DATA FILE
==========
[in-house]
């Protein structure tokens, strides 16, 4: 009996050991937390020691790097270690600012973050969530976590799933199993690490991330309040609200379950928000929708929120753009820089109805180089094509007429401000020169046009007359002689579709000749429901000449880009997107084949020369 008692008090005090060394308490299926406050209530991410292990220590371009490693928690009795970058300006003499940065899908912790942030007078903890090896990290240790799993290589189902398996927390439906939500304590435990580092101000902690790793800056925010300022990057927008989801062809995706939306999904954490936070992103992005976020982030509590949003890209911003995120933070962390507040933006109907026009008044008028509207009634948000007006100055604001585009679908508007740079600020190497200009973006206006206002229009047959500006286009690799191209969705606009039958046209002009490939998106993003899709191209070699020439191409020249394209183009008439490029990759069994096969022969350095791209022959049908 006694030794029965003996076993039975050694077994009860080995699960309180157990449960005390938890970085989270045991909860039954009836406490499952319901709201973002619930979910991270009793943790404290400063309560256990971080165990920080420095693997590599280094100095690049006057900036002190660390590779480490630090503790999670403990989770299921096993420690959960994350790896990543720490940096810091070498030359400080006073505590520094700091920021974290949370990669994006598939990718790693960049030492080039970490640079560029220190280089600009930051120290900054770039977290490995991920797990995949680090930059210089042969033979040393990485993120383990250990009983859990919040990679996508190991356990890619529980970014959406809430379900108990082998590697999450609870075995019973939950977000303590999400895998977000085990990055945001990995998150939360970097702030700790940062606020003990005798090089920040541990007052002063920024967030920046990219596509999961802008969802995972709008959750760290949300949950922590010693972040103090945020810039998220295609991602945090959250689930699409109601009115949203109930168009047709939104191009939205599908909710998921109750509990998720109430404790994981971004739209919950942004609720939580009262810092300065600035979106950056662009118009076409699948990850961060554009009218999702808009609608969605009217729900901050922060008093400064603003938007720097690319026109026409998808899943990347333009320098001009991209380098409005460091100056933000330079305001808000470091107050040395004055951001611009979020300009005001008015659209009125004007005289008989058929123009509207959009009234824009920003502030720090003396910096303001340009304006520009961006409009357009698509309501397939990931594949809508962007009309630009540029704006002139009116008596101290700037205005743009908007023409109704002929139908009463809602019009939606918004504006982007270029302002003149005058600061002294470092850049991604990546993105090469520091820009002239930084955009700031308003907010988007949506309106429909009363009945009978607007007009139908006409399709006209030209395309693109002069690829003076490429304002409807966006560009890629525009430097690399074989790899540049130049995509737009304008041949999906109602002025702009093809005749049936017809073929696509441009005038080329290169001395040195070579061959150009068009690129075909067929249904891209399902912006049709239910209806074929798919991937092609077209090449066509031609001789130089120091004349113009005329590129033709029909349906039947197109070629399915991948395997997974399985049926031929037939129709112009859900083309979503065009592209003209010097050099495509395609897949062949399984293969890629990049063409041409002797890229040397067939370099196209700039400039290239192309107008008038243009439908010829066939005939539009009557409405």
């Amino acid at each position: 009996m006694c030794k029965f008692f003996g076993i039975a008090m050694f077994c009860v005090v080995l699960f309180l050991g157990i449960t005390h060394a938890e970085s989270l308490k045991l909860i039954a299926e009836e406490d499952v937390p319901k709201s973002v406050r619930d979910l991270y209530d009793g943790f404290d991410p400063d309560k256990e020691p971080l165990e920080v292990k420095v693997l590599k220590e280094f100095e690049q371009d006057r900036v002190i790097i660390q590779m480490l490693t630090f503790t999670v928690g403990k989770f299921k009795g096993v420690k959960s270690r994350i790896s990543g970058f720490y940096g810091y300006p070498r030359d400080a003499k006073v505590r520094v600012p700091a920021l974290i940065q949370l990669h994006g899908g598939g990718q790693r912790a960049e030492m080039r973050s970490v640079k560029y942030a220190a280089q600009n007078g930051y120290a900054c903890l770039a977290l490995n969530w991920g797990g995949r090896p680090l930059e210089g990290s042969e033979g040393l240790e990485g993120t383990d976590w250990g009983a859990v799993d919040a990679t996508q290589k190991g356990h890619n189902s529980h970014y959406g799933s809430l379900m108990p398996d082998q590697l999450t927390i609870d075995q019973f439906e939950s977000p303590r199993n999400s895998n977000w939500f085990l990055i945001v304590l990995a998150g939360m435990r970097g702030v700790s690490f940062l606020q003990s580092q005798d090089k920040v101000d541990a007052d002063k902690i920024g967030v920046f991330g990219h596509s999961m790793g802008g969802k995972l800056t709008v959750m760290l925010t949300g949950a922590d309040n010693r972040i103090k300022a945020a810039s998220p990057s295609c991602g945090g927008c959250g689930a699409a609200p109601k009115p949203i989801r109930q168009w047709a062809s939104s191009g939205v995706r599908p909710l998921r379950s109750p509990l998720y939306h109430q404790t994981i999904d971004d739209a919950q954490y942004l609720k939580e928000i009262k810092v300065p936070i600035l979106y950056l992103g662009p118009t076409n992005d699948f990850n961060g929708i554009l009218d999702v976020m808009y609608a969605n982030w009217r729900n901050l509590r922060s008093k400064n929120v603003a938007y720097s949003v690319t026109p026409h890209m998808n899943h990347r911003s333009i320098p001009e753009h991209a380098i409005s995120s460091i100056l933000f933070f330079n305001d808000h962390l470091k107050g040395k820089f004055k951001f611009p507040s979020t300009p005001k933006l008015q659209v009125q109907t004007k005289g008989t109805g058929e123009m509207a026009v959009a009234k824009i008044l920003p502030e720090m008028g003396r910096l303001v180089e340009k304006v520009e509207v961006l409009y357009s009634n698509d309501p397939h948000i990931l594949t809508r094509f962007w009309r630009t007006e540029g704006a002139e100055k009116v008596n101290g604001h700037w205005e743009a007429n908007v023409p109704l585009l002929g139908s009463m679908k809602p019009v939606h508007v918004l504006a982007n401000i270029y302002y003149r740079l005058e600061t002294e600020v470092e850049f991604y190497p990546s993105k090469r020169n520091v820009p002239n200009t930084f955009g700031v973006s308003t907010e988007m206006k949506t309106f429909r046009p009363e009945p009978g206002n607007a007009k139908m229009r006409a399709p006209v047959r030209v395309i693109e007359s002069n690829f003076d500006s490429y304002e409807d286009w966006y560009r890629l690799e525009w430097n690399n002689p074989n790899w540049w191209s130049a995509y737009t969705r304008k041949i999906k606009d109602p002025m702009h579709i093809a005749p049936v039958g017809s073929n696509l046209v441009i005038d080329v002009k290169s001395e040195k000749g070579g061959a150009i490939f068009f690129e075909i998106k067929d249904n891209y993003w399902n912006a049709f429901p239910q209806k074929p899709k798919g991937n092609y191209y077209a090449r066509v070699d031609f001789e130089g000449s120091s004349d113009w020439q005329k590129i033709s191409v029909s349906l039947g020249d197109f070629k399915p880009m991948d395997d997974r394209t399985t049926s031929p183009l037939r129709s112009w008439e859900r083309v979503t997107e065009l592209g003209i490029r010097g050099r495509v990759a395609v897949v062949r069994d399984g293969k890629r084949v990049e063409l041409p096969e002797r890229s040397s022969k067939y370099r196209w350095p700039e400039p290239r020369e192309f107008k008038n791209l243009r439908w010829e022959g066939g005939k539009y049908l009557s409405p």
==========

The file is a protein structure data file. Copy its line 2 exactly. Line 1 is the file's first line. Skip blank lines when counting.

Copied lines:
């Protein structure tokens, strides 16, 4: 009996050991937390020691790097270690600012973050969530976590799933199993690490991330309040609200379950928000929708929120753009820089109805180089094509007429401000020169046009007359002689579709000749429901000449880009997107084949020369 008692008090005090060394308490299926406050209530991410292990220590371009490693928690009795970058300006003499940065899908912790942030007078903890090896990290240790799993290589189902398996927390439906939500304590435990580092101000902690790793800056925010300022990057927008989801062809995706939306999904954490936070992103992005976020982030509590949003890209911003995120933070962390507040933006109907026009008044008028509207009634948000007006100055604001585009679908508007740079600020190497200009973006206006206002229009047959500006286009690799191209969705606009039958046209002009490939998106993003899709191209070699020439191409020249394209183009008439490029990759069994096969022969350095791209022959049908 006694030794029965003996076993039975050694077994009860080995699960309180157990449960005390938890970085989270045991909860039954009836406490499952319901709201973002619930979910991270009793943790404290400063309560256990971080165990920080420095693997590599280094100095690049006057900036002190660390590779480490630090503790999670403990989770299921096993420690959960994350790896990543720490940096810091070498030359400080006073505590520094700091920021974290949370990669994006598939990718790693960049030492080039970490640079560029220190280089600009930051120290900054770039977290490995991920797990995949680090930059210089042969033979040393990485993120383990250990009983859990919040990679996508190991356990890619529980970014959406809430379900108990082998590697999450609870075995019973939950977000303590999400895998977000085990990055945001990995998150939360970097702030700790940062606020003990005798090089920040541990007052002063920024967030920046990219596509999961802008969802995972709008959750760290949300949950922590010693972040103090945020810039998220295609991602945090959250689930699409109601009115949203109930168009047709939104191009939205599908909710998921109750509990998720109430404790994981971004739209919950942004609720939580009262810092300065600035979106950056662009118009076409699948990850961060554009009218999702808009609608969605009217729900901050922060008093400064603003938007720097690319026109026409998808899943990347333009320098001009991209380098409005460091100056933000330079305001808000470091107050040395004055951001611009979020300009005001008015659209009125004007005289008989058929123009509207959009009234824009920003502030720090003396910096303001340009304006520009961006409009357009698509309501397939990931594949809508962007009309630009540029704006002139009116008596101290700037205005743009908007023409109704002929139908009463809602019009939606918004504006982007270029302002003149005058600061002294470092850049991604990546993105090469520091820009002239930084955009700031308003907010988007949506309106429909009363009945009978607007007009139908006409399709006209030209395309693109002069690829003076490429304002409807966006560009890629525009430097690399074989790899540049130049995509737009304008041949999906109602002025702009093809005749049936017809073929696509441009005038080329290169001395040195070579061959150009068009690129075909067929249904891209399902912006049709239910209806074929798919991937092609077209090449066509031609001789130089120091004349113009005329590129033709029909349906039947197109070629399915991948395997997974399985049926031929037939129709112009859900083309979503065009592209003209010097050099495509395609897949062949399984293969890629990049063409041409002797890229040397067939370099196209700039400039290239192309107008008038243009439908010829066939005939539009009557409405």